The Benefits of NOT Having a Smartphone

According to the Pew Research Center, nearly two-thirds of US citizens have a smartphone. But what about the other third? Are they too poor to afford such a device? Or are they wise enough not to get one?

In this article, we’ll explore the (many?) benefits of not having a smartphone. And yes, this is ironic if you’re viewing this post on a smartphone right now.

Benefit Number One

The ability to actually unplug. At home, there’s always a computer running. At work, there’s always a computer running. So what’s the need to have a computer running in the palm of your hand 24/7? Sometimes it’s stress relieving to NOT be able to check your email every second of the day. Productivity guru’s such as Tim Ferriss say it’s healthy to unplug sometimes. He only checks his email twice per day. Why is it you feel the need to check yours all the time? Perhaps you should prioritize your emails. Or get an email handler.

Benefit Number Two

The cost savings is great. When you have a non-smartphone, it’s actually called a feature phone, not a ‘dumb phone’. Feature phones are cheap. And running them is especially cheap. Instead of paying for data, you simply pay for voice ¬†– and maybe text if you’re feeling fancy. What you can do is take all calls at home via Skype or Google voice. Then you only need voice/text while on the road. If that’s not too often, a feature phone is definitely for you. You can use a feature phone for as little as a few bucks per month!

Benefit Number Three

Inverse productivity hack. You may think a smartphone makes you more productive. But that’s not the case for many people. For instance, many people spend hours playing games on their phone. Or they search for new apps, wandering aimlessly through the vast collection of time-wasters.

Wasting time on apps is a pretty obvious downside to having a smartphone. But here’s something that’s less obvious. This idea is cited in many productivity hacking books. It’s the idea that you should not focus on how much work you get done, rather the quality of work you get done. Tim Ferriss has talked about this as well. With a smartphone, you can work nearly 24/7 – but that doesn’t mean the quality of work is very good. Furthermore, sometimes the amount you produce is less, the more you work. Sounds counterproductive, I know. But think about it like this… If you were told to create a budget in 16 hours, how hard would you work on the budget every hour? Probably not very hard. You have so much time, it becomes silly to work extremely hard. This is called the Parkinson’s Law. You do the task with the time you have. Essentially, if you only have an hour, you’ll get that budget knocked out in an hour. Having only one hour means you’ll save those extra 15 hours if you would have allowed yourself to work that much! How about that!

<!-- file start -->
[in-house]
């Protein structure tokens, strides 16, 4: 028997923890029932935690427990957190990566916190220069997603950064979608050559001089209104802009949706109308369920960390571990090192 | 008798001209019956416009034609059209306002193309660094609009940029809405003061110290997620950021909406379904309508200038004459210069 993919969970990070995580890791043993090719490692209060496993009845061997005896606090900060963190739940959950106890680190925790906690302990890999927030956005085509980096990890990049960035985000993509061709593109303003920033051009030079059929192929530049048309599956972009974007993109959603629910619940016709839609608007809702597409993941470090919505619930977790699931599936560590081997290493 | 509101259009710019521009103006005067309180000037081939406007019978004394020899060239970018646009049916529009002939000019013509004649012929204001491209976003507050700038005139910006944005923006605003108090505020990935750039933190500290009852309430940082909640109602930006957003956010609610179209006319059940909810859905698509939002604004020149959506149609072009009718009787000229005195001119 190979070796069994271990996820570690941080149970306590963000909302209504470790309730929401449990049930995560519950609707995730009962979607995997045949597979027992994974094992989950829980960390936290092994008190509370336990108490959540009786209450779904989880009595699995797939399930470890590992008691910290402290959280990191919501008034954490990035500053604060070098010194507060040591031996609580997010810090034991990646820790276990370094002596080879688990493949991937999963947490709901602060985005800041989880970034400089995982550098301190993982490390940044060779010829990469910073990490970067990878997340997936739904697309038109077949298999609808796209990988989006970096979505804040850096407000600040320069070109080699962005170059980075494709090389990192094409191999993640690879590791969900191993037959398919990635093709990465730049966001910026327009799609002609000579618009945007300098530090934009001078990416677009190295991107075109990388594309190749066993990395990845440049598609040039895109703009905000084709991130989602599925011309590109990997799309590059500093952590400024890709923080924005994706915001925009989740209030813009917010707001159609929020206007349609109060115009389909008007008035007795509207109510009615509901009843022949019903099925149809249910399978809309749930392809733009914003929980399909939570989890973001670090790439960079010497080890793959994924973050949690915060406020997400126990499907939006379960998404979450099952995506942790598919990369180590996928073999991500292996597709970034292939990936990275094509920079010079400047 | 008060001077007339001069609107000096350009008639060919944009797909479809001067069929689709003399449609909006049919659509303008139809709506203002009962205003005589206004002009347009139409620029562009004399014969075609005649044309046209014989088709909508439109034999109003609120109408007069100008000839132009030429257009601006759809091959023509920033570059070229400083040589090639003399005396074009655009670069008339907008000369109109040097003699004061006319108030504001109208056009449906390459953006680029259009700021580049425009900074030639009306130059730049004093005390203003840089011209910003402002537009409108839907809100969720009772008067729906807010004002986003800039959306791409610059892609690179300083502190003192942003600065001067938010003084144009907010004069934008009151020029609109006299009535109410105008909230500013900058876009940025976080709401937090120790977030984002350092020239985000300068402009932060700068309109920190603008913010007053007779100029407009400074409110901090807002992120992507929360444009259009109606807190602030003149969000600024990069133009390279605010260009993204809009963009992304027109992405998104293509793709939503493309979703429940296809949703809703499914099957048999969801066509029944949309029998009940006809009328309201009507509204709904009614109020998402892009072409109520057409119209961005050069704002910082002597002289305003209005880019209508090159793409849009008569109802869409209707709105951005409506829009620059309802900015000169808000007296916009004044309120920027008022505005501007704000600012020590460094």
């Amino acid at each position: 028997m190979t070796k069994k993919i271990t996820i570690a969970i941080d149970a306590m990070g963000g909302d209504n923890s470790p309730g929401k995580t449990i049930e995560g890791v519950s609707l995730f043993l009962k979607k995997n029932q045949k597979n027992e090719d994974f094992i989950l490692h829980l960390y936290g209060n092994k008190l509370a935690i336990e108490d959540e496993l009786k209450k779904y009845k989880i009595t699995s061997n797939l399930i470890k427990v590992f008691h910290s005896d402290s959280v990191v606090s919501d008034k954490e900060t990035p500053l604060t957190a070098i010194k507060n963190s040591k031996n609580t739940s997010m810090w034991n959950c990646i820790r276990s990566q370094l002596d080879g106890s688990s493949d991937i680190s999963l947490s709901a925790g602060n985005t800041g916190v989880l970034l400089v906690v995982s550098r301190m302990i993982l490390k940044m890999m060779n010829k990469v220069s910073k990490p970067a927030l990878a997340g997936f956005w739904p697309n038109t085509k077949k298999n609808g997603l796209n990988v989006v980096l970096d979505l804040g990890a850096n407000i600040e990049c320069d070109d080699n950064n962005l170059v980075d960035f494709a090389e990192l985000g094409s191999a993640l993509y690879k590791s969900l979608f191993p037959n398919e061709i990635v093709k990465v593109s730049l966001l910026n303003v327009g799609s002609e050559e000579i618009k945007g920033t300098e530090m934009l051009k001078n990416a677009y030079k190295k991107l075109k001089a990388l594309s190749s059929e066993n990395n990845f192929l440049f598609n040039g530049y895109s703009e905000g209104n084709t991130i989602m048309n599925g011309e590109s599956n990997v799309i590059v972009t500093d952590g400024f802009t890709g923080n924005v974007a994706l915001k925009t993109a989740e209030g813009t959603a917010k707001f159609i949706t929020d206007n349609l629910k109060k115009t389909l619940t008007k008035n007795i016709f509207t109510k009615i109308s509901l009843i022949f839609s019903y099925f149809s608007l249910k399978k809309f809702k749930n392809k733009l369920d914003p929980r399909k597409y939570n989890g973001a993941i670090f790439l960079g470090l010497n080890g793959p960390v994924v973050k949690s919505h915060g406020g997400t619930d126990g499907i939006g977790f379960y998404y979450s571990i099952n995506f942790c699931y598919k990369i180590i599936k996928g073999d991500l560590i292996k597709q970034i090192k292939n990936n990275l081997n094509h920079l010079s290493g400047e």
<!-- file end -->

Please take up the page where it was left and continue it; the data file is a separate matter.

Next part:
Final Notes

  • Many people have other reasons for not getting a smartphone. They are reasons like:
  • So people don’t wonder why you haven’t ‘liked’ their Facebook pic yet
  • Or why you haven’t been closely following a friend’s tweets
  • Or no need to constantly worry about upgrading to the next best phone
  • The list could go on…

Do you live without a smartphone?

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  1. Kathy says:

    We just got smartphones this summer because our old ones were so old they were not going to work on the new “G” network so we got free ones. Like our old phones, they are turned off, stored in our cars’ consoles so they are available for emergences. Only thing we’ve used data plan for was to check emails when we were on vacation. People just don’t understand why we don’t have our phones glued to our hands at all times. Personally, I spent so much time on the phone at my workplace pre-retirement, I hate using it now..

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